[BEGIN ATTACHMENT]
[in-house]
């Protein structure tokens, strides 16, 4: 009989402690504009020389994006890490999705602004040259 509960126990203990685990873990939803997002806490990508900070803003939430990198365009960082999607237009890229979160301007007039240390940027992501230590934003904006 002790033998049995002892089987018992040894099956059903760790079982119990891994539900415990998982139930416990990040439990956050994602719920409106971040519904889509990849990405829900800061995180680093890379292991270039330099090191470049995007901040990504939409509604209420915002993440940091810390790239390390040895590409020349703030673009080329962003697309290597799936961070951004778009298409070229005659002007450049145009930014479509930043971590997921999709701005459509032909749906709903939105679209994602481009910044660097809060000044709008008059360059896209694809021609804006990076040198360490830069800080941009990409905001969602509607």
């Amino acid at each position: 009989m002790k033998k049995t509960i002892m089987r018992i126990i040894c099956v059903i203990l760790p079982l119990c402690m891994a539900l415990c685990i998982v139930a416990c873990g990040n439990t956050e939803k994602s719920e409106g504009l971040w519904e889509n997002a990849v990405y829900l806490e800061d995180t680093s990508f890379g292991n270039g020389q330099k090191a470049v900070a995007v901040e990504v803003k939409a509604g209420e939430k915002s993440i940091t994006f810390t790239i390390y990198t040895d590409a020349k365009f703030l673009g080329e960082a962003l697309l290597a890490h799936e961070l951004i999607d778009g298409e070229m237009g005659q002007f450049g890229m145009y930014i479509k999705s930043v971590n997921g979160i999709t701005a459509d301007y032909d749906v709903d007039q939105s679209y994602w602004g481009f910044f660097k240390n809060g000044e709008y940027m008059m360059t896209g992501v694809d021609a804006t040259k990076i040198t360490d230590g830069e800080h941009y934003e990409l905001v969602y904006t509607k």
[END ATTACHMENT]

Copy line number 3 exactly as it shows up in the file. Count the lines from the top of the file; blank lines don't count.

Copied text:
């Amino acid at each position: 009989m002790k033998k049995t509960i002892m089987r018992i126990i040894c099956v059903i203990l760790p079982l119990c402690m891994a539900l415990c685990i998982v139930a416990c873990g990040n439990t956050e939803k994602s719920e409106g504009l971040w519904e889509n997002a990849v990405y829900l806490e800061d995180t680093s990508f890379g292991n270039g020389q330099k090191a470049v900070a995007v901040e990504v803003k939409a509604g209420e939430k915002s993440i940091t994006f810390t790239i390390y990198t040895d590409a020349k365009f703030l673009g080329e960082a962003l697309l290597a890490h799936e961070l951004i999607d778009g298409e070229m237009g005659q002007f450049g890229m145009y930014i479509k999705s930043v971590n997921g979160i999709t701005a459509d301007y032909d749906v709903d007039q939105s679209y994602w602004g481009f910044f660097k240390n809060g000044e709008y940027m008059m360059t896209g992501v694809d021609a804006t040259k990076i040198t360490d230590g830069e800080h941009y934003e990409l905001v969602y904006t509607k």